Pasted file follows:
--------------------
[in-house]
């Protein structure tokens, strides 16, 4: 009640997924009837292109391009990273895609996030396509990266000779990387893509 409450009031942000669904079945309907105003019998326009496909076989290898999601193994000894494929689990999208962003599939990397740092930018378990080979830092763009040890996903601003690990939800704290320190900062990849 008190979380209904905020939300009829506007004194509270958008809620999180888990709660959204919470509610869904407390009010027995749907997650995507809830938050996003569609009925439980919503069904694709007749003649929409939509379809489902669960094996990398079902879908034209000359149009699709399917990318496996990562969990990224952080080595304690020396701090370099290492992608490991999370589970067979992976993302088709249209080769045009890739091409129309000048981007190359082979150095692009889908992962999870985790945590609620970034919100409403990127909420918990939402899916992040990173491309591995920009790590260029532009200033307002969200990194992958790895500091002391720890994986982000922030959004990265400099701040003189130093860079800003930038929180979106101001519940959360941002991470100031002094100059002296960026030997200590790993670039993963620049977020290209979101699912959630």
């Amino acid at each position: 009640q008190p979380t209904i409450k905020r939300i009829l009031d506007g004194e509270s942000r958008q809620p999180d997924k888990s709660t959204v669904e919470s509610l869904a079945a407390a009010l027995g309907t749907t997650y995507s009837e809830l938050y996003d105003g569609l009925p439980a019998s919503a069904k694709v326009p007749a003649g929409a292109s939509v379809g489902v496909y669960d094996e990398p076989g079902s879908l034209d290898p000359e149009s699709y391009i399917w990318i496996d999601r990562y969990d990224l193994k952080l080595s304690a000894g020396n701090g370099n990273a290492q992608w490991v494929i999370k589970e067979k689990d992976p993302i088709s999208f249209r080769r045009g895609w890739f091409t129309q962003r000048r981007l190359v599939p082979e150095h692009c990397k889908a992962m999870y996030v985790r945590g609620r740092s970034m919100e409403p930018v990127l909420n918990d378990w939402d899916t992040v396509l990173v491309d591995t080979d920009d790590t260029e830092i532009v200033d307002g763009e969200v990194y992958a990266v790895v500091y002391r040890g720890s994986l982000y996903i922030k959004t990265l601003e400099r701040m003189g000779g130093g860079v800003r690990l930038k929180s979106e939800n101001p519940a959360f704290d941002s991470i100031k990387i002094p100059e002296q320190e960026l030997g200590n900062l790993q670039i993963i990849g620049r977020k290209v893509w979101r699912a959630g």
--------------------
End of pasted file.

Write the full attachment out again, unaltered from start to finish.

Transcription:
[in-house]
């Protein structure tokens, strides 16, 4: 009640997924009837292109391009990273895609996030396509990266000779990387893509 409450009031942000669904079945309907105003019998326009496909076989290898999601193994000894494929689990999208962003599939990397740092930018378990080979830092763009040890996903601003690990939800704290320190900062990849 008190979380209904905020939300009829506007004194509270958008809620999180888990709660959204919470509610869904407390009010027995749907997650995507809830938050996003569609009925439980919503069904694709007749003649929409939509379809489902669960094996990398079902879908034209000359149009699709399917990318496996990562969990990224952080080595304690020396701090370099290492992608490991999370589970067979992976993302088709249209080769045009890739091409129309000048981007190359082979150095692009889908992962999870985790945590609620970034919100409403990127909420918990939402899916992040990173491309591995920009790590260029532009200033307002969200990194992958790895500091002391720890994986982000922030959004990265400099701040003189130093860079800003930038929180979106101001519940959360941002991470100031002094100059002296960026030997200590790993670039993963620049977020290209979101699912959630």
């Amino acid at each position: 009640q008190p979380t209904i409450k905020r939300i009829l009031d506007g004194e509270s942000r958008q809620p999180d997924k888990s709660t959204v669904e919470s509610l869904a079945a407390a009010l027995g309907t749907t997650y995507s009837e809830l938050y996003d105003g569609l009925p439980a019998s919503a069904k694709v326009p007749a003649g929409a292109s939509v379809g489902v496909y669960d094996e990398p076989g079902s879908l034209d290898p000359e149009s699709y391009i399917w990318i496996d999601r990562y969990d990224l193994k952080l080595s304690a000894g020396n701090g370099n990273a290492q992608w490991v494929i999370k589970e067979k689990d992976p993302i088709s999208f249209r080769r045009g895609w890739f091409t129309q962003r000048r981007l190359v599939p082979e150095h692009c990397k889908a992962m999870y996030v985790r945590g609620r740092s970034m919100e409403p930018v990127l909420n918990d378990w939402d899916t992040v396509l990173v491309d591995t080979d920009d790590t260029e830092i532009v200033d307002g763009e969200v990194y992958a990266v790895v500091y002391r040890g720890s994986l982000y996903i922030k959004t990265l601003e400099r701040m003189g000779g130093g860079v800003r690990l930038k929180s979106e939800n101001p519940a959360f704290d941002s991470i100031k990387i002094p100059e002296q320190e960026l030997g200590n900062l790993q670039i993963i990849g620049r977020k290209v893509w979101r699912a959630g």